Why Jennifer Lawrence and Matt Damon were snubbed at the SAG Awards
When looking at the SAG award nominations, two Oscar winners were overlooked for two very different reasons.
Talk about the 'everybody-gets-a-trophy' mentality. It’s true, this year Jennifer Lawrence and Matt Damon were indeed “snubbed,” but it may have been for two very different reasons — one of which you should be happy about.
Oscar winner Matt Damon is indeed a terrific actor. However, this year, five others were better at portraying characters who were far more indelible. It’s as simple as that.
We only have 15 categories and two are for stunts. So, no, everybody does not get a trophy, or a Best Actor award, in this case. It’s just not possible.
As a long time SAG-AFTRA member and SAG Awards voter, I get asked the same questions every year, which is some version of, “Why didn’t you guys nominate [your favorite actor/movie/TV show]?" The answer is: some years, even the best actors in the industry — the ones who we all agree are deservedly on the A-list — don’t always deliver an award-winning performance.
A lot of what we nominate and vote for are performances that shake us to our core and rise above the fray — roles that are bold and unexpected. Matt Damon in Behind the Candelabra was fresh, exciting and a real departure from the Bourne films he had been doing; the role showed his depth as an actor, which is why he was nominated that year. But The Martian? I feel like I just saw that performance in Interstellar and Elysium. It’s not that he wasn’t good in those roles; he was, but it just felt like Matt Damon on repeat.
This was a tough year to take a role that wasn’t extraordinary, because our Outstanding Performance by a Male Actor in a Leading Role category was fiercer than most years. If you’re going up against performances that have been called “performances of a lifetime” like Bryan Cranston in Trumbo, Leonardo DiCaprio in The Reverent or Eddie Redmayne in The Danish Girl, it had better be something that stands out in your career, not just in 2015.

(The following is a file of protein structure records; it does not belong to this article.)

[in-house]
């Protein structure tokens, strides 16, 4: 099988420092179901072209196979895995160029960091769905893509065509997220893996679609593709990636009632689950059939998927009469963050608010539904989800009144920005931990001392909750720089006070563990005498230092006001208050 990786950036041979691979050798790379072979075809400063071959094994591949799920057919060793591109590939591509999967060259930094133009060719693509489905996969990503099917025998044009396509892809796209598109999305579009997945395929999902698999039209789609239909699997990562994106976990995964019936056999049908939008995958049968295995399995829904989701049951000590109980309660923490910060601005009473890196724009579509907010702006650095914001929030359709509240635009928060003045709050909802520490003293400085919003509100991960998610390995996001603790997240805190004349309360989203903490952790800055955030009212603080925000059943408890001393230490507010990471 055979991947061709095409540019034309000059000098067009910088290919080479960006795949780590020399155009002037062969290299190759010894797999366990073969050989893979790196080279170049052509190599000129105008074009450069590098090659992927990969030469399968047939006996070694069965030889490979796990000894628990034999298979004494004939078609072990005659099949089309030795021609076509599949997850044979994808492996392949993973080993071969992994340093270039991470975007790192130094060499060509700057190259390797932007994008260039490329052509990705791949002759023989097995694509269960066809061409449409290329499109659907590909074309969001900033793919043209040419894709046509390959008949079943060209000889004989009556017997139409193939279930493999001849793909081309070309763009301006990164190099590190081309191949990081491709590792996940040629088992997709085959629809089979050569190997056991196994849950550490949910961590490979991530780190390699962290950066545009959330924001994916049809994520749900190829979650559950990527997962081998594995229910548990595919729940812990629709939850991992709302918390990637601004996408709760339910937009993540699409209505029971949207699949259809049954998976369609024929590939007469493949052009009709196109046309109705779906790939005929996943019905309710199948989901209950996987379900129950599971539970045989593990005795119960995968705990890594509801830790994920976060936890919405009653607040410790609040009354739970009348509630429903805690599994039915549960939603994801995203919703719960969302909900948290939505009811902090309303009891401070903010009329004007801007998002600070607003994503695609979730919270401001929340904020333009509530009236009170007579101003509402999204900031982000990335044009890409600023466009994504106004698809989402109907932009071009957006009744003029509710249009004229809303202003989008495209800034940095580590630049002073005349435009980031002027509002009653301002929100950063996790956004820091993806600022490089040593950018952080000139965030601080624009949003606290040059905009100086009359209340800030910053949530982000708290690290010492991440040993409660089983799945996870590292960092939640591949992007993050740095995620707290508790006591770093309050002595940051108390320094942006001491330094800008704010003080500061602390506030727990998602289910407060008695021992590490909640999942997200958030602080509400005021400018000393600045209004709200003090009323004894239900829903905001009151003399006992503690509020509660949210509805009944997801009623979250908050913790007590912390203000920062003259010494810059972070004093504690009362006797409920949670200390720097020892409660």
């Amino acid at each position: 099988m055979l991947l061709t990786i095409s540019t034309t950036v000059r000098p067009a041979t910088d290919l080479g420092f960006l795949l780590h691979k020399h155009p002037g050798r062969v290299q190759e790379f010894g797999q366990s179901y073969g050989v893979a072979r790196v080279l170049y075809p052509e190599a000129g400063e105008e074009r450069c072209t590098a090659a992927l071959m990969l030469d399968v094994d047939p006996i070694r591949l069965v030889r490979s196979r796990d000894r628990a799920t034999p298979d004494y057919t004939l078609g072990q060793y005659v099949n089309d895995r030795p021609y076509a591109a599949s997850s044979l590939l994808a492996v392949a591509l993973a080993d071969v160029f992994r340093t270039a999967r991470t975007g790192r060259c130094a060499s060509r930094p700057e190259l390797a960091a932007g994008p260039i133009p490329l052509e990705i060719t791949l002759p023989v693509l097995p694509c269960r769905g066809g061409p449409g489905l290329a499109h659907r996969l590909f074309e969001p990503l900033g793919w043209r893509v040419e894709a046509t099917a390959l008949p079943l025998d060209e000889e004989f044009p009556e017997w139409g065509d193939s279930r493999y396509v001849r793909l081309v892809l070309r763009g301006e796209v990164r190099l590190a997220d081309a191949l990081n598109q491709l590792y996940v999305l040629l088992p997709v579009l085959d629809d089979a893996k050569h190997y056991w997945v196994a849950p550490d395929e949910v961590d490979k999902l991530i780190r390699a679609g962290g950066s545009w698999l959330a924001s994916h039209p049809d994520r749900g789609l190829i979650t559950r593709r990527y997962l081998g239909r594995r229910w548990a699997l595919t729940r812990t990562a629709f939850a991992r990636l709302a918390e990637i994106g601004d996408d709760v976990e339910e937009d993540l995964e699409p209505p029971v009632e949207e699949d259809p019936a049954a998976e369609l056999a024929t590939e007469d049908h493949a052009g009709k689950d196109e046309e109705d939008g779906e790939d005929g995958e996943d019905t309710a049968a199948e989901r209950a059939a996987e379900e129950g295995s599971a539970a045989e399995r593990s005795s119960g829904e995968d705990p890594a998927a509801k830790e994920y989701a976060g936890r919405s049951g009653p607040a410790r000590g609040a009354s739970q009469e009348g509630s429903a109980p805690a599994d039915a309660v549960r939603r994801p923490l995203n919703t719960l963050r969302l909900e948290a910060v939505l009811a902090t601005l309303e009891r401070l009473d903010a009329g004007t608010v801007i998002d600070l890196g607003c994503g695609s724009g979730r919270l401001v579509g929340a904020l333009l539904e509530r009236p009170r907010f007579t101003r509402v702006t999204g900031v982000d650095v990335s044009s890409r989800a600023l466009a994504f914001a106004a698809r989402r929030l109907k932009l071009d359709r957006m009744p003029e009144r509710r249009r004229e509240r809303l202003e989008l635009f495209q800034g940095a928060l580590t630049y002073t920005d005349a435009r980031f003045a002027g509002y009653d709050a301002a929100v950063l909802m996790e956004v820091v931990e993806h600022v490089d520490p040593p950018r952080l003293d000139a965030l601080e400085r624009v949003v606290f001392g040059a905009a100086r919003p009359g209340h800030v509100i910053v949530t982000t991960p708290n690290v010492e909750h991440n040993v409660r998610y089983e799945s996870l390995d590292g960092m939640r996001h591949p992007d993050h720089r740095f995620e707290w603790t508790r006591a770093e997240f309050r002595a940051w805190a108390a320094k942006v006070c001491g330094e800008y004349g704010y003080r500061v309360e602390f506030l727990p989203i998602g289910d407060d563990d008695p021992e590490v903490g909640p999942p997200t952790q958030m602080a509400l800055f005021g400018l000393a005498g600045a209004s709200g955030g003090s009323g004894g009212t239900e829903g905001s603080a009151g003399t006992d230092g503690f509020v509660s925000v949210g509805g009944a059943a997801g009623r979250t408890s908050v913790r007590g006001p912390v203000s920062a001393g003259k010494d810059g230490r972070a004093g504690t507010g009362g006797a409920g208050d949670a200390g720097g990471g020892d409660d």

SAG nominations are made by 4,200 randomly chosen SAG members. Twenty-one hundred vote for film, 2,100 vote for television shows. And then, the entire SAG-AFTRA community (roughly 100,000 of us) vote for the best of the nominated. SAG is particularly excited that this year we have eight first-time individual actors and two first-time ensemble cast nominations. One of the important functions of this award is to help the next Jennifer Lawrence, which is why three of the five nominees for Outstanding Performance by a Female Actor in a Leading Role were Brie Larson (Room), Saoirse Ronan (Brooklyn) and Sarah Silverman (I Smile Back).
Entertainment Weekly loves to point out that screeners for Joy were sent out late, but on some level, SAG voters looked at Jennifer Lawrence and thought, “She’s good. She’s got this,” meaning she won't have a hard time getting work or leaving her mark on our industry. Her powerful statement this year about the gender pay-gap in Hollywood was both influential and important but potentially a game-changer for young women coming up in the business, i.e. her fellow SAG members. As a champion of women, she would likely understand the importance of promoting excellence on screen of other young women who deserve recognition by both their peers and the industry as a whole.
The leading actors in Hollywood, who are the highest paid (as opposed to the most respected) in our industry, should have salaries commensurate with their film’s box office, right? They aren’t. Adam Sandler is still one of the top earners at $41 million in 2015 despite his films making under $100 million. Melissa McCarthy’s take-home salary was $23 million, when her films The Heat grossed $229 million and Spy grossed over $235 million. The disparity is obvious.
Therefore, we need to see the JLaw “snub” through the lens that this was not a snub at all, but a celebration and a support of other women who have not yet made their mark in the same way she has — women who are worthy of that kind of recognition. If we keep seeing the same people, the usual suspects on award nomination lists (Meryl Streep, Jennifer Lawrence, Sandra Bullock), we don’t get the opportunity to encourage the next generation of actresses. We create an elitist group who will never outnumber their male counterparts. Women need a greater foothold in Hollywood, and the best way to do that is to promote a larger pool of women through award ceremonies.